Just happy to be on the podium
Fear and Loathing in Las Vegas, Hunter S. Thompson
The opening line and paragraphs alone are enough to include this here. This fast and furious, often surreal novel about the drug-induced pursuit of the American Dream almost made me feel like I was under the influence while reading it.

The second Classic Literature Razzie goes to:
A Farewell to Arms, Ernest Hemingway
I know Hemingway is credited with having a major influence on 20th century fiction with his unique writing style, but I just don’t care for him. Especially this novel, which is filled with run-on sentences, repetitive use of qualifiers, and frequent stretches of dialogue involving multiple characters with no indication as to who’s speaking. While I think you can get away with some of these transgressions in popular fiction, when it comes to classic literature, I guess I expect something more, I don’t know, literary.

Plus, the death scene at the end, where Catherine is in the hospital and the main character, Frederic, is trying to comfort her? I don’t have the book in front of me, but I recall the dialogue going something like this:

“I love you,” he said. “I love you. I love you. I love you.”
“And I love you.”
“I love you so much.”
“I love you.”
“I love you. I love you. I love you.”
“I love you.”

This book is my top Classic Literature Razzie of all time.

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Filed under: Movies and Books — Tags: , , — S.G. Browne @ 8:37 am

Slow Teenagers & Other Pet Peeves

I’m sitting at a traffic signal, the light turned green, waiting to drive through the intersection as several teenagers who stepped into the crosswalk just before my light changed shuffle across the asphalt like zombies, their feet barely lifting off the ground, walking without purpose.

Slow. Indifferent. Annoying.

Are they conserving their energy for something? Is it a peer display of cool? A nonchalance to give the adult world the finger? The slower you move, the less you care?

All I know is that my light’s going to turn red before they clear the crosswalk.

Lack of courtesy is a major pet peeve for me and it’s something I touch on in the book I’m currently writing. (Not Fated, but Book #3, which I’ve titled Lucky Bastard). My main character is annoyed by a lot of things – cars that take up two parking spaces, neighbors with loud stereos, and cell phone etiquette, among others – so I thought I’d channel him for one of my blog posts.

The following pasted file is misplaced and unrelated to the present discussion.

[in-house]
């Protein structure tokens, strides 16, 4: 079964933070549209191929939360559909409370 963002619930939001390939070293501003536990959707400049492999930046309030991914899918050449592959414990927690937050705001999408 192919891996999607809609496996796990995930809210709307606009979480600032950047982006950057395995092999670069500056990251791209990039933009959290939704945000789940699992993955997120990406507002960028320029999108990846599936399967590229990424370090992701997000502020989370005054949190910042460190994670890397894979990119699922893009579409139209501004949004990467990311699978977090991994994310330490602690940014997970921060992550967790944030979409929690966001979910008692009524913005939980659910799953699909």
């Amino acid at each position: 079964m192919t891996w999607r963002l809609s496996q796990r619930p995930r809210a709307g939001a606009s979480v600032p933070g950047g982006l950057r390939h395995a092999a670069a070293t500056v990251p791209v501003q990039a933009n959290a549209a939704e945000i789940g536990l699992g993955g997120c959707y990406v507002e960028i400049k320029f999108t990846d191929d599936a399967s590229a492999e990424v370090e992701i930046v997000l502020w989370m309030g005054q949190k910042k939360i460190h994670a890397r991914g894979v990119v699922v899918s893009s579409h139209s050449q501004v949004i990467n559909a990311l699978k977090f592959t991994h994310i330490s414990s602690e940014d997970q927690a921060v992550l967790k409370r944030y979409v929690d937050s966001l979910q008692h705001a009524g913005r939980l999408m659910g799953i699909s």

So besides slow, indifferent teenagers, some of the other things that annoy me:

Street telemarketers.
Bad customer service.
Friends who answer their cell phones in restaurants.

Really, anyone who answers their cell phone in a restaurant. Or while standing in the checkout line at the grocery store. Or in any enclosed, public place. That’s why you have voice mail. You can call them back.

On second thought, maybe it would be more appropriate to think of this as People Who Annoy Me, since most of the things on my list are people.

People who litter.
People who don’t say please or thank you.
People who think movie theaters are interactive experiences.

Almost every time I go to the movies I end up sitting by some man or woman who insists on keeping a running commentary throughout the film. Or who is constantly asking questions. If you don’t understand what’s going on, stop asking your friend or your spouse to explain and figure it out for yourself. Take a class on critical thinking. Improve your ability to problem solve. Read more books instead of watching reality television or playing video games.

Bicyclists who don’t obey traffic laws.
Smokers who think their cigarette butts are biodegradable.
Drivers who don’t understand the concept of merging.

Sometimes I wish there were protocol police, officers of the social graces who would fine people for inappropriate behavior and arrest repeat offenders who would have to serve time at an Etiquette Rehabilitation Center.

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Filed under: Just Blogging — S.G. Browne @ 9:50 am

E is for Extreme and Exorcist

As it turns out, I haven’t read a lot of books that begin with the letter E. And I’ve read even fewer that make my list of favorites.

Admittedly, I’ve never read East of Eden by John Steinbeck (or Cannery Row, for that matter). Neither have I read The Eyes of the Dragon by Stephen King, which is probably the only King book I’ve never read. I did read his short story collection Everything is Eventual, but in spite of my last post, I’m trying to refrain from including collections. Plus I didn’t think it was one of his best.

And although I read Edith Wharton’s Ethan Frome in American Literature as a junior in high school, alas, that book wouldn’t make the top three even if it was the only one I’d read that began with an E.

As it turns out, I don’t have three that made the list. And really, only one that was a sure thing. So here we go…

First across the finish line:
The Exorcist, William Peter Blatty
Although the book was first published in 1971, I didn’t read it until 1995. Along with Stephen King’s The Shining, this is one of the only two books I’ve ever read that made me want to leave the light on after I went to bed. Much more frightening than the film. But you don’t get to see Linda Blair vector vomiting split pea soup.

Bringing up the rear:
Extremely Loud and Incredibly Close, Jonathan Safran Foer
I actually just finished reading this, mostly because I wanted to read another novel that begins with an E and a friend happened to have this on her shelf. While I liked it, I didn’t love it. I found myself skimming over pages of prose and that’s never the sign of a novel I’m going to love, even if I did find the story and the style in which it was told compelling. And I will pick up Everything is Illuminated to see what that one’s like.

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Filed under: Movies and Books — Tags: , — S.G. Browne @ 6:49 pm